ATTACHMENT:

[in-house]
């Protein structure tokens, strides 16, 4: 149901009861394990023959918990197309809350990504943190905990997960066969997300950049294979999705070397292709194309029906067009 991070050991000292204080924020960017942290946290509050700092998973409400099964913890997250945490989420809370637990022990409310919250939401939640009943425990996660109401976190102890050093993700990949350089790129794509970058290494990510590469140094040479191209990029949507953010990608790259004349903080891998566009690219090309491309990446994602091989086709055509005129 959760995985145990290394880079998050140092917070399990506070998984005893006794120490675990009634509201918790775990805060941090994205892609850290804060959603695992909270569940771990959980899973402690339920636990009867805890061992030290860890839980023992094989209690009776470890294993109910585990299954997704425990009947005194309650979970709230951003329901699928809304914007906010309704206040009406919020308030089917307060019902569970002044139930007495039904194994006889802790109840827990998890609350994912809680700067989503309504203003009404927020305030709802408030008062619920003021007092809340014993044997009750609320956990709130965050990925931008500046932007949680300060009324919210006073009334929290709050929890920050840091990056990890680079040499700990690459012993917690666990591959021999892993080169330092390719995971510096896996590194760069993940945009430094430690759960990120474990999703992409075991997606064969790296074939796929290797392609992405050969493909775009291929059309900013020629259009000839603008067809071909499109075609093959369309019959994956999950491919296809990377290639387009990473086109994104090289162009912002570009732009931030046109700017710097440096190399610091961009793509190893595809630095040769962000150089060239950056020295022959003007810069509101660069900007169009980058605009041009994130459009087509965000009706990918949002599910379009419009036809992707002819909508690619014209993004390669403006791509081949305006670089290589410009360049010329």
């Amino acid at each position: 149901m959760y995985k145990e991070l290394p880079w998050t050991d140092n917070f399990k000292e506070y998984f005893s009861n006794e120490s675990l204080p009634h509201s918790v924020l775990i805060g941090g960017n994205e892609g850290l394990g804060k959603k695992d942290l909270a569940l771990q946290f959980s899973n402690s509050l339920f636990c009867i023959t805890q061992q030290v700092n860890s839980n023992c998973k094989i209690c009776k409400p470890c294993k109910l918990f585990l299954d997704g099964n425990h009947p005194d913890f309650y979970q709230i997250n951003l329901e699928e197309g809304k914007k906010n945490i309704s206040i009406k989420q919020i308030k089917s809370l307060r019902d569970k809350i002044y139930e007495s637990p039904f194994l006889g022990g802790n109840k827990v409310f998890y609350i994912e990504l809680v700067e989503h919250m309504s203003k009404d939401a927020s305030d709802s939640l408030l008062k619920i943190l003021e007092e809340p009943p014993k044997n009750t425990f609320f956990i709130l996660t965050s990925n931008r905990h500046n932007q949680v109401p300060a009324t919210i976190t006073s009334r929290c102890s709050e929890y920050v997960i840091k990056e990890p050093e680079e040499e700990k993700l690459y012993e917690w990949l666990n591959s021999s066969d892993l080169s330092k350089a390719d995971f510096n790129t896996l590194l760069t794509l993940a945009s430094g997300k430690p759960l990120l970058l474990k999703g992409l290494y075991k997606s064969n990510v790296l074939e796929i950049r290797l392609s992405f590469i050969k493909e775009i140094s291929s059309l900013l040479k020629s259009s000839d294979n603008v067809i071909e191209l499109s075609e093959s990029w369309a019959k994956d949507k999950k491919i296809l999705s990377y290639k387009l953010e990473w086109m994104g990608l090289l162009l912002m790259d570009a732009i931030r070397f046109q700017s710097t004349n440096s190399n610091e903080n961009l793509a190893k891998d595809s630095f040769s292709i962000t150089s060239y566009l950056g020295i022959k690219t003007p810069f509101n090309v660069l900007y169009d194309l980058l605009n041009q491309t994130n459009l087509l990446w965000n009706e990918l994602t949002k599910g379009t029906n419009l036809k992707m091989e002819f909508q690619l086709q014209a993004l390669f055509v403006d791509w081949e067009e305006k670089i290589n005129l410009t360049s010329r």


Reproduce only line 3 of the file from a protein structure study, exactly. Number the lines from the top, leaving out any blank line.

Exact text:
């Amino acid at each position: 149901m959760y995985k145990e991070l290394p880079w998050t050991d140092n917070f399990k000292e506070y998984f005893s009861n006794e120490s675990l204080p009634h509201s918790v924020l775990i805060g941090g960017n994205e892609g850290l394990g804060k959603k695992d942290l909270a569940l771990q946290f959980s899973n402690s509050l339920f636990c009867i023959t805890q061992q030290v700092n860890s839980n023992c998973k094989i209690c009776k409400p470890c294993k109910l918990f585990l299954d997704g099964n425990h009947p005194d913890f309650y979970q709230i997250n951003l329901e699928e197309g809304k914007k906010n945490i309704s206040i009406k989420q919020i308030k089917s809370l307060r019902d569970k809350i002044y139930e007495s637990p039904f194994l006889g022990g802790n109840k827990v409310f998890y609350i994912e990504l809680v700067e989503h919250m309504s203003k009404d939401a927020s305030d709802s939640l408030l008062k619920i943190l003021e007092e809340p009943p014993k044997n009750t425990f609320f956990i709130l996660t965050s990925n931008r905990h500046n932007q949680v109401p300060a009324t919210i976190t006073s009334r929290c102890s709050e929890y920050v997960i840091k990056e990890p050093e680079e040499e700990k993700l690459y012993e917690w990949l666990n591959s021999s066969d892993l080169s330092k350089a390719d995971f510096n790129t896996l590194l760069t794509l993940a945009s430094g997300k430690p759960l990120l970058l474990k999703g992409l290494y075991k997606s064969n990510v790296l074939e796929i950049r290797l392609s992405f590469i050969k493909e775009i140094s291929s059309l900013l040479k020629s259009s000839d294979n603008v067809i071909e191209l499109s075609e093959s990029w369309a019959k994956d949507k999950k491919i296809l999705s990377y290639k387009l953010e990473w086109m994104g990608l090289l162009l912002m790259d570009a732009i931030r070397f046109q700017s710097t004349n440096s190399n610091e903080n961009l793509a190893k891998d595809s630095f040769s292709i962000t150089s060239y566009l950056g020295i022959k690219t003007p810069f509101n090309v660069l900007y169009d194309l980058l605009n041009q491309t994130n459009l087509l990446w965000n009706e990918l994602t949002k599910g379009t029906n419009l036809k992707m091989e002819f909508q690619l086709q014209a993004l390669f055509v403006d791509w081949e067009e305006k670089i290589n005129l410009t360049s010329r």